Posted by Asoro Abubakri Olatunji | 9 October 2019 | 644 times
As the year hastily folds up, President Muhammadu Buhari on Monday submitted the 2020 budget to the Senate. As much as this ceremonious occasion is always anticipated, it ends with an atmosphere of controversy called “budget padding.”
The need to find the legal ground for this lexicon, since its inception in 2016, has been the basis for a research which concluding part shall be adopted in this article.
The limited resources, vis-à-vis the competing needs of individuals and groups, make government budget to take place on a highly-charged political atmosphere. Every ministry, department and agency (MDA) is preoccupied with adopting strategies to give, it at least, a fair share or at best a lion’s share of the overall budget. The chief executive ensures that agency requests must key into his/her policy objectives, while legislators have their constituents as their primary concerns. In the process, both ethical and unethical strategies are brought to bear on the budgetary process. These are common features of government budgeting in Nigeria, and very much account for the delays in both the submission and passage of the annual budget.
Government budgets transcend the mere statistical figures presented, but are also embodiment of the main desires, hopes and aspirations of the citizens. The central thesis of this work is that under the Nigerian problematic system, effective linkage between politics and budgeting is closely tied to the environment where it operates.
As far as the discharge of the powers of the National Assembly concerning budget goes – budget padding which has been established to mean increase or decrease of budgetary provisions – Is it their sole and lawful responsibility? Section 58 (1) was explicit in giving the National Assembly this constitutional footing, and sub-section (1) (a) was more emphatical, including section 81(1), which empowers the President to lay the budget before the legislature for consideration.
In the words of Justice Gabriel O. Kolawole of the Federal High Court, Abuja, in Falana V President FRN, the learned judge established that: “The National Assembly was not created by drafters of the Constitution and imbued with the powers to receive ‘budget estimates’, which the first defendant (FGN) is constitutionally empowered to prepare and lay before it, as a rubber stamp parliament. The whole essence of the budget estimates being required to be laid before parliament is to enable it, being the Assembly of the representatives of the people, to debate the said budget proposals and to make its own well-informed legislative inputs into it.”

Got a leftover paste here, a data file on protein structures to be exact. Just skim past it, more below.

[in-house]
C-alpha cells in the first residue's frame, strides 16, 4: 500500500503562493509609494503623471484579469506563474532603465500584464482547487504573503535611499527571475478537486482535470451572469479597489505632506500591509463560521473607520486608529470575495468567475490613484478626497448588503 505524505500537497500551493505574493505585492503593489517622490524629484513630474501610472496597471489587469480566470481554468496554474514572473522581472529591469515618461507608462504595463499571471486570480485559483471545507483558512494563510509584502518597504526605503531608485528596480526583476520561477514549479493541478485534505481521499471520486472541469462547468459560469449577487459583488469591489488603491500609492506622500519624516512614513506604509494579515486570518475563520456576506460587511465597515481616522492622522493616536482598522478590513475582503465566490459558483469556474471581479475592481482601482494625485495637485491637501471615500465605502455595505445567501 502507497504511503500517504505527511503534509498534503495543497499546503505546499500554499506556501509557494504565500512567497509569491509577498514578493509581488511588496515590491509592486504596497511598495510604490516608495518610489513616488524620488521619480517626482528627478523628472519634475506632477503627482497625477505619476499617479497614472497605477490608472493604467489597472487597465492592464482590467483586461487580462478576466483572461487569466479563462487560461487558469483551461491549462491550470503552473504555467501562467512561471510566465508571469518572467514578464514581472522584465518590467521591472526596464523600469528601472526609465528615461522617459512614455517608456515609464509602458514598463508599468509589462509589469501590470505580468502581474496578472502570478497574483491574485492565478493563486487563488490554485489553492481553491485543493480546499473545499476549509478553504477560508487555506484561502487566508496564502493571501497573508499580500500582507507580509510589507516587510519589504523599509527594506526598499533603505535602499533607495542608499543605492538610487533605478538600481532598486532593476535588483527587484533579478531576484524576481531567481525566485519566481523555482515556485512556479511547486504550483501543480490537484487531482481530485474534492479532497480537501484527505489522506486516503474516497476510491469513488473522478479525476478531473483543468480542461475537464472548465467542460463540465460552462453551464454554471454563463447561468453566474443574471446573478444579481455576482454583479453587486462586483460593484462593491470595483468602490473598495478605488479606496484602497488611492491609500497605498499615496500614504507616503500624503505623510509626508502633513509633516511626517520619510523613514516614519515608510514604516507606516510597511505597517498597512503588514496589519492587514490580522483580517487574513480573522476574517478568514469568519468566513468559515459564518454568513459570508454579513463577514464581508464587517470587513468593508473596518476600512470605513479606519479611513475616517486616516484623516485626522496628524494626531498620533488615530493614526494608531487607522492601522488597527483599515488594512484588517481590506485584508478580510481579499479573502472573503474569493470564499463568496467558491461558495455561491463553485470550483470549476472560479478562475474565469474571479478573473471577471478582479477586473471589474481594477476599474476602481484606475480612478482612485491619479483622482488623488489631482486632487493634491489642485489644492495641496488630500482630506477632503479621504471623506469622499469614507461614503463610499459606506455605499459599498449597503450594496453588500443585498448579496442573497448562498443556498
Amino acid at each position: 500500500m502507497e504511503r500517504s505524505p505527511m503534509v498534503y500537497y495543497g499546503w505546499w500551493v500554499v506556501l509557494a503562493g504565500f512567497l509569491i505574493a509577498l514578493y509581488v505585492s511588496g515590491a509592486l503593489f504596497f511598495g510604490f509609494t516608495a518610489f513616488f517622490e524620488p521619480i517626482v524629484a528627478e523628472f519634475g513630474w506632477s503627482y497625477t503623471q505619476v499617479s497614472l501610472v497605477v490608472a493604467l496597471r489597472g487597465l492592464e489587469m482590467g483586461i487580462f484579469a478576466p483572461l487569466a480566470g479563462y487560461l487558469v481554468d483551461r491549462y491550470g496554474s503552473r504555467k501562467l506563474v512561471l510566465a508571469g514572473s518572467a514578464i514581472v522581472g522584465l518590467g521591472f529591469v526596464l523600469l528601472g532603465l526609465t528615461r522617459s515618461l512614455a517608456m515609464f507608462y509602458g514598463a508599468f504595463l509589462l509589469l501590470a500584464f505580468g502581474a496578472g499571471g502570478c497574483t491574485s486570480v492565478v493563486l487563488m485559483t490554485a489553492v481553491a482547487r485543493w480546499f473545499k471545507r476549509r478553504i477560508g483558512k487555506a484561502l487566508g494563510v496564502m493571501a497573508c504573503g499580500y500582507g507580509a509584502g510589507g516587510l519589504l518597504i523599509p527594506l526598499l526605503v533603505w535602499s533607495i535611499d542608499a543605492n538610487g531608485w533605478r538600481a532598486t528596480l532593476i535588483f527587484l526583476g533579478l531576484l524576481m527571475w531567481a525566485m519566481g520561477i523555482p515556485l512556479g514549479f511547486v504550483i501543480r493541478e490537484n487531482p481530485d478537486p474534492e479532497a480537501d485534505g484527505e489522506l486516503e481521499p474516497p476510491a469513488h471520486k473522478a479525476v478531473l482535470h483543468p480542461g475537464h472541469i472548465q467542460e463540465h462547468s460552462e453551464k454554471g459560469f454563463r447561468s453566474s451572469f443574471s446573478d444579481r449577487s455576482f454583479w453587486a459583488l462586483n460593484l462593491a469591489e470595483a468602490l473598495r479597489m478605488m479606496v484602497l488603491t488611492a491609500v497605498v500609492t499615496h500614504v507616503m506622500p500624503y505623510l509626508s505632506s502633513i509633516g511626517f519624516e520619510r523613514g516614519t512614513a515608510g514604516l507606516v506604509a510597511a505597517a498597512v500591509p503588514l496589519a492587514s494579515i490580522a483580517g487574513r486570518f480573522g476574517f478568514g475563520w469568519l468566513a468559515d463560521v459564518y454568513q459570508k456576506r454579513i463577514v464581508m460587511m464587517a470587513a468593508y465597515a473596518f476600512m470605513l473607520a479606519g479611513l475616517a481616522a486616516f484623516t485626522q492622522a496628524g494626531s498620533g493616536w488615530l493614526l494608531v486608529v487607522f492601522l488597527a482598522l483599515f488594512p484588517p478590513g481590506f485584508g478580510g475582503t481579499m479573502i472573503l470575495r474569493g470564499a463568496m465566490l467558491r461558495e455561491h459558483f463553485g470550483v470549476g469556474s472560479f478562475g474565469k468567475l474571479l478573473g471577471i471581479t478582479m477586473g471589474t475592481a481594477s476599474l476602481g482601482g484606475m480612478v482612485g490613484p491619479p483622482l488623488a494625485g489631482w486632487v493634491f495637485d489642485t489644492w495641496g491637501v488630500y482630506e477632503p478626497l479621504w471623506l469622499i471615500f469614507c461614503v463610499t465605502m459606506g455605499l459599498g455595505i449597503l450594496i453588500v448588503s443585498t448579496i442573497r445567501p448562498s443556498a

Furthermore, Section 3 of the Powers and Privileges Act 1953, protects the legislators from criminal and civil liabilities for words spoken before that House or Committee or in respect of words in a report to that House or Committee in any petition, bill, resolution, motion or question brought or introduced by him, there.
The power of the National Assembly on budget is nearly absolute, if not completely absolute, and has continued to be a ground to hold the executive to ransom. Admittedly, there must be emphasis on #openNASS: the power of the National Assembly on its own budget is unquestionably absolute and contrary to the principle of separation of power.
Constituency project is another area that should be looked into. Although the practice, aside from having human compassion, has gained international acceptability. In the US, it is known as “Pork barrel” and has been part of the nation’s budgetary system since 1800s. This also includes nations like India and so on. In all these climes, however, it is not the absence of criticism and questioning of the legislature’s business in what should be strictly executive responsibility. In Nigeria, especially, it has been another hiding place for looting: most legislators either personalise these projects or refuse to implement them.
The misuse of that power by the National Assembly is alarming. And that was what triggered the padding saga in 2016.
Illegality of budget padding will be determined by the place and timing of the alleged alterations. The extension of this argument would seem to infer that if the alterations were effected after passage or outside its legitimate plenary session, then the matter is a clear case of conspiracy, fraud or corruption. And the onus of proof lies on he who alleges.
•Olatunji writes from Lagos, and can be reached on: 08163863811; email@example.com
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